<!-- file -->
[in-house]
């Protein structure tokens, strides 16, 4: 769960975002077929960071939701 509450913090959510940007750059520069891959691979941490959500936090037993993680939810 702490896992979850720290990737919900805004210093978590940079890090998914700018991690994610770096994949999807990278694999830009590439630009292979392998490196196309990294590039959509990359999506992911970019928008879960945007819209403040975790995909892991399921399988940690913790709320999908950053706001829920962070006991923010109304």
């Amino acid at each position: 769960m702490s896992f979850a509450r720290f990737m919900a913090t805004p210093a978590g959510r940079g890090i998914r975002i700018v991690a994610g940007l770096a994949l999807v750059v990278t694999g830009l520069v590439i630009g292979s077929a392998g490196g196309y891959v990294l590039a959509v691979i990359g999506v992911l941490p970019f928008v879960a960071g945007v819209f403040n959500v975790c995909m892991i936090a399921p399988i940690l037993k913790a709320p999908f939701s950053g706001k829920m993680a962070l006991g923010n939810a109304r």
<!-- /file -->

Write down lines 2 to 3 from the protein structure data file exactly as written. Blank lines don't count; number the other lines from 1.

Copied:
């Protein structure tokens, strides 16, 4: 769960975002077929960071939701 509450913090959510940007750059520069891959691979941490959500936090037993993680939810 702490896992979850720290990737919900805004210093978590940079890090998914700018991690994610770096994949999807990278694999830009590439630009292979392998490196196309990294590039959509990359999506992911970019928008879960945007819209403040975790995909892991399921399988940690913790709320999908950053706001829920962070006991923010109304």
């Amino acid at each position: 769960m702490s896992f979850a509450r720290f990737m919900a913090t805004p210093a978590g959510r940079g890090i998914r975002i700018v991690a994610g940007l770096a994949l999807v750059v990278t694999g830009l520069v590439i630009g292979s077929a392998g490196g196309y891959v990294l590039a959509v691979i990359g999506v992911l941490p970019f928008v879960a960071g945007v819209f403040n959500v975790c995909m892991i936090a399921p399988i940690l037993k913790a709320p999908f939701s950053g706001k829920m993680a962070l006991g923010n939810a109304r």